First Women in Legislature
On 30 January 1924 the first two women elected to the General Assembly
had been seated for three weeks. Sarah Lee Fain, of Norfolk, and Helen Timmons Henderson, representing
Buchanan and Russell counties, had both won election to the House of Delegates as Democrats.
Following the passage of the Nineteenth Amendment giving women the right to vote, Congress sent it to the states
for ratification. Despite the fact that Virginia and most other southern states failed to ratify the amendment, women
got the vote in 1920 and immediately began joining political parties and running for public office. One of the first
women in Virginia to respond was Sarah Lee Fain (1888–1962). A native of Norfolk, Fain taught school until
her marriage, after which she joined her husband's construction company. She was active in local civic affairs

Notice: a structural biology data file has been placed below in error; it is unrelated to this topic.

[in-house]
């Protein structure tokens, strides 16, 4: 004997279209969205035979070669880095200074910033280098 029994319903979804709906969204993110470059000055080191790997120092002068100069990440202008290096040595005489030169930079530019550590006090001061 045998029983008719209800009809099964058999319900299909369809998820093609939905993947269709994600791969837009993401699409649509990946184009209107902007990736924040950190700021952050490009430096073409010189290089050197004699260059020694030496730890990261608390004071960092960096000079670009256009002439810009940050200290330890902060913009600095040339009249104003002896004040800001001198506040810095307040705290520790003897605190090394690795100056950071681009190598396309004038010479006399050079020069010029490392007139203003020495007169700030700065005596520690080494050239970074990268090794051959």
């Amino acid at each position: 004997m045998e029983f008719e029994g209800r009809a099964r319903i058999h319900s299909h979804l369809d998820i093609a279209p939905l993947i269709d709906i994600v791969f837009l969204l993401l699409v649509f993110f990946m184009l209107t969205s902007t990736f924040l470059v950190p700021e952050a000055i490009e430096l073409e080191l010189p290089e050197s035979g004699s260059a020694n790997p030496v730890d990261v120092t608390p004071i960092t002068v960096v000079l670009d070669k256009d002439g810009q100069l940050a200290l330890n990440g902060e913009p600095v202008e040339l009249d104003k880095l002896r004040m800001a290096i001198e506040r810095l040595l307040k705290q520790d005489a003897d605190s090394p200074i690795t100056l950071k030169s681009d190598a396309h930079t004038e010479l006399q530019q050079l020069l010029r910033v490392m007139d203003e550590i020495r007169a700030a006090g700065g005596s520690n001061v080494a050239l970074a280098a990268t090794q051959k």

and volunteered for Senator Claude Swanson's 1922 reelection campaign. When Norfolk gained two
additional seats through reapportionment, local supporters persuaded Fain to throw her hat into the ring,
and she was elected to the House of Delegates on 6 November 1923.
Fain shared the distinction of being the first woman to serve in the General Assembly with Helen Timmons
Henderson (1877–1925). With her husband, R. A. Henderson, she headed the Buchanan Mission School
in Council, Virginia. In 1923 the Democratic Party selected her to run for the House of Delegates, making
her the first woman ever to be nominated. She became an effective advocate for southwestern Virginia
and worked tirelessly for better schools and roads. She was renominated to serve another term but
died before the election. Her legacy continued when her daughter, Helen Ruth Henderson, was
elected to the seat for the 1928 term.
Sarah Lee Fain and Helen Timmons Henderson paved the way for the 61 other women who have followed
their path to the Virginia General Assembly since 1924.
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